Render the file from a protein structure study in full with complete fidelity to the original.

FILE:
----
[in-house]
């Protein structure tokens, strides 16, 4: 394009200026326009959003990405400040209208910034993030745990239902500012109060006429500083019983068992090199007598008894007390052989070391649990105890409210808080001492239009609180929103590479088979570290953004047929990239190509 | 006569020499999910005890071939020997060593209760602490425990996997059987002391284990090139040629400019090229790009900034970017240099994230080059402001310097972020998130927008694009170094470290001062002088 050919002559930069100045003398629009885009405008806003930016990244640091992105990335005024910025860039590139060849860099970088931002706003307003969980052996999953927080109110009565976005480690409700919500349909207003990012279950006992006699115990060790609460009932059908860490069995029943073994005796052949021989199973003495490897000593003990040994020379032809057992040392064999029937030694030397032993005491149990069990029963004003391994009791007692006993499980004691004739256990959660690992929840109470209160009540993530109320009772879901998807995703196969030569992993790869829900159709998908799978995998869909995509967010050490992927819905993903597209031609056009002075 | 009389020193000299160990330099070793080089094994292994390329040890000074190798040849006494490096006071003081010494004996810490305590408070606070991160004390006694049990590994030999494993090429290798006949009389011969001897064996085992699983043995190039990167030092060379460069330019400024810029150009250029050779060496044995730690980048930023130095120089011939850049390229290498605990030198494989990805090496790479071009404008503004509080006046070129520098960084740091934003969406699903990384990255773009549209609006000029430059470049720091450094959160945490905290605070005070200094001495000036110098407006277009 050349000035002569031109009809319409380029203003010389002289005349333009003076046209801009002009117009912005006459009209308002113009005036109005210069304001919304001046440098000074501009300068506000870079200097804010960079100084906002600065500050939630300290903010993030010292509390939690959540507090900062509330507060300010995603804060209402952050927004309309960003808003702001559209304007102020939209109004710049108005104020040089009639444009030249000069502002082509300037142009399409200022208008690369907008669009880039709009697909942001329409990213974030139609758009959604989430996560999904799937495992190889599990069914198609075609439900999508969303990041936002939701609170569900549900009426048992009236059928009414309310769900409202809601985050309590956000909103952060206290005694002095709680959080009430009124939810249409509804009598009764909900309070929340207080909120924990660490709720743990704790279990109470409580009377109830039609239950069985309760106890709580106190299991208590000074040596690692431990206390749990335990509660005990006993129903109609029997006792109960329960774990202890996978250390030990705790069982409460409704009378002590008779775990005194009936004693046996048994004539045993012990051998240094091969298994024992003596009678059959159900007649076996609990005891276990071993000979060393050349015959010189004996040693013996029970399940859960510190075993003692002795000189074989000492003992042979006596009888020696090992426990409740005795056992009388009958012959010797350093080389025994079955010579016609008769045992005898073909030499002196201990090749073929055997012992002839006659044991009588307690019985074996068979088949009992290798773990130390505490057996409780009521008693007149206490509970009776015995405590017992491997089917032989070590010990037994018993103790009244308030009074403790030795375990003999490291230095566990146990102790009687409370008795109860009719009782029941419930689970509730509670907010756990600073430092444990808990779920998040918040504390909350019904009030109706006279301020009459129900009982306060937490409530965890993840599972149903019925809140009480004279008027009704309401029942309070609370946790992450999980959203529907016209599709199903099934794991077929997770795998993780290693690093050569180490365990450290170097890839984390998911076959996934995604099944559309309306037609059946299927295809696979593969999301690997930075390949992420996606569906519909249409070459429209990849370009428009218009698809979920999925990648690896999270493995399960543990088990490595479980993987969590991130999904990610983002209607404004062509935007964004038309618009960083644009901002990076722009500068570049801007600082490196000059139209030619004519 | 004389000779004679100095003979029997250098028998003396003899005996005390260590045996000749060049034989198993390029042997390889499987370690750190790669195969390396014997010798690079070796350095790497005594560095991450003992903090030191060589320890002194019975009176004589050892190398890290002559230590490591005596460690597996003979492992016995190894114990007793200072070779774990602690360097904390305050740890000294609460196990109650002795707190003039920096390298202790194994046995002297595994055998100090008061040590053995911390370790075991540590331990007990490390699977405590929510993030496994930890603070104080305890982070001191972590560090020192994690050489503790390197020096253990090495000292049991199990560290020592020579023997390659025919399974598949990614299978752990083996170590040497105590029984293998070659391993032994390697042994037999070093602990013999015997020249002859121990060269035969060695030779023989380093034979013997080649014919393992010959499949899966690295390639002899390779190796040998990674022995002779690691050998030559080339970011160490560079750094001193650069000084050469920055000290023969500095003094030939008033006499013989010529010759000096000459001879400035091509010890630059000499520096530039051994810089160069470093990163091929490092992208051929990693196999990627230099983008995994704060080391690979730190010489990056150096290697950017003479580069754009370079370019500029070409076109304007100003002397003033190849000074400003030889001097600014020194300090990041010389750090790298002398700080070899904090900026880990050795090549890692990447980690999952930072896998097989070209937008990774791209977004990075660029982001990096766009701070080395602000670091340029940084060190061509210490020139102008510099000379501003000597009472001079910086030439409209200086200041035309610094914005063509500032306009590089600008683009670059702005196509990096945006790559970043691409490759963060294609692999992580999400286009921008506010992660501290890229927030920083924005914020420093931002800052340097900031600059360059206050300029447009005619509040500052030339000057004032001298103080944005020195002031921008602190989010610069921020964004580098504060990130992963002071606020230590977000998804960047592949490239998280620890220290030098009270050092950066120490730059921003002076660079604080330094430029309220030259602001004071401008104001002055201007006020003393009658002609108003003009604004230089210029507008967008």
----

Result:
[in-house]
């Protein structure tokens, strides 16, 4: 394009200026326009959003990405400040209208910034993030745990239902500012109060006429500083019983068992090199007598008894007390052989070391649990105890409210808080001492239009609180929103590479088979570290953004047929990239190509 | 006569020499999910005890071939020997060593209760602490425990996997059987002391284990090139040629400019090229790009900034970017240099994230080059402001310097972020998130927008694009170094470290001062002088 050919002559930069100045003398629009885009405008806003930016990244640091992105990335005024910025860039590139060849860099970088931002706003307003969980052996999953927080109110009565976005480690409700919500349909207003990012279950006992006699115990060790609460009932059908860490069995029943073994005796052949021989199973003495490897000593003990040994020379032809057992040392064999029937030694030397032993005491149990069990029963004003391994009791007692006993499980004691004739256990959660690992929840109470209160009540993530109320009772879901998807995703196969030569992993790869829900159709998908799978995998869909995509967010050490992927819905993903597209031609056009002075 | 009389020193000299160990330099070793080089094994292994390329040890000074190798040849006494490096006071003081010494004996810490305590408070606070991160004390006694049990590994030999494993090429290798006949009389011969001897064996085992699983043995190039990167030092060379460069330019400024810029150009250029050779060496044995730690980048930023130095120089011939850049390229290498605990030198494989990805090496790479071009404008503004509080006046070129520098960084740091934003969406699903990384990255773009549209609006000029430059470049720091450094959160945490905290605070005070200094001495000036110098407006277009 050349000035002569031109009809319409380029203003010389002289005349333009003076046209801009002009117009912005006459009209308002113009005036109005210069304001919304001046440098000074501009300068506000870079200097804010960079100084906002600065500050939630300290903010993030010292509390939690959540507090900062509330507060300010995603804060209402952050927004309309960003808003702001559209304007102020939209109004710049108005104020040089009639444009030249000069502002082509300037142009399409200022208008690369907008669009880039709009697909942001329409990213974030139609758009959604989430996560999904799937495992190889599990069914198609075609439900999508969303990041936002939701609170569900549900009426048992009236059928009414309310769900409202809601985050309590956000909103952060206290005694002095709680959080009430009124939810249409509804009598009764909900309070929340207080909120924990660490709720743990704790279990109470409580009377109830039609239950069985309760106890709580106190299991208590000074040596690692431990206390749990335990509660005990006993129903109609029997006792109960329960774990202890996978250390030990705790069982409460409704009378002590008779775990005194009936004693046996048994004539045993012990051998240094091969298994024992003596009678059959159900007649076996609990005891276990071993000979060393050349015959010189004996040693013996029970399940859960510190075993003692002795000189074989000492003992042979006596009888020696090992426990409740005795056992009388009958012959010797350093080389025994079955010579016609008769045992005898073909030499002196201990090749073929055997012992002839006659044991009588307690019985074996068979088949009992290798773990130390505490057996409780009521008693007149206490509970009776015995405590017992491997089917032989070590010990037994018993103790009244308030009074403790030795375990003999490291230095566990146990102790009687409370008795109860009719009782029941419930689970509730509670907010756990600073430092444990808990779920998040918040504390909350019904009030109706006279301020009459129900009982306060937490409530965890993840599972149903019925809140009480004279008027009704309401029942309070609370946790992450999980959203529907016209599709199903099934794991077929997770795998993780290693690093050569180490365990450290170097890839984390998911076959996934995604099944559309309306037609059946299927295809696979593969999301690997930075390949992420996606569906519909249409070459429209990849370009428009218009698809979920999925990648690896999270493995399960543990088990490595479980993987969590991130999904990610983002209607404004062509935007964004038309618009960083644009901002990076722009500068570049801007600082490196000059139209030619004519 | 004389000779004679100095003979029997250098028998003396003899005996005390260590045996000749060049034989198993390029042997390889499987370690750190790669195969390396014997010798690079070796350095790497005594560095991450003992903090030191060589320890002194019975009176004589050892190398890290002559230590490591005596460690597996003979492992016995190894114990007793200072070779774990602690360097904390305050740890000294609460196990109650002795707190003039920096390298202790194994046995002297595994055998100090008061040590053995911390370790075991540590331990007990490390699977405590929510993030496994930890603070104080305890982070001191972590560090020192994690050489503790390197020096253990090495000292049991199990560290020592020579023997390659025919399974598949990614299978752990083996170590040497105590029984293998070659391993032994390697042994037999070093602990013999015997020249002859121990060269035969060695030779023989380093034979013997080649014919393992010959499949899966690295390639002899390779190796040998990674022995002779690691050998030559080339970011160490560079750094001193650069000084050469920055000290023969500095003094030939008033006499013989010529010759000096000459001879400035091509010890630059000499520096530039051994810089160069470093990163091929490092992208051929990693196999990627230099983008995994704060080391690979730190010489990056150096290697950017003479580069754009370079370019500029070409076109304007100003002397003033190849000074400003030889001097600014020194300090990041010389750090790298002398700080070899904090900026880990050795090549890692990447980690999952930072896998097989070209937008990774791209977004990075660029982001990096766009701070080395602000670091340029940084060190061509210490020139102008510099000379501003000597009472001079910086030439409209200086200041035309610094914005063509500032306009590089600008683009670059702005196509990096945006790559970043691409490759963060294609692999992580999400286009921008506010992660501290890229927030920083924005914020420093931002800052340097900031600059360059206050300029447009005619509040500052030339000057004032001298103080944005020195002031921008602190989010610069921020964004580098504060990130992963002071606020230590977000998804960047592949490239998280620890220290030098009270050092950066120490730059921003002076660079604080330094430029309220030259602001004071401008104001002055201007006020003393009658002609108003003009604004230089210029507008967008």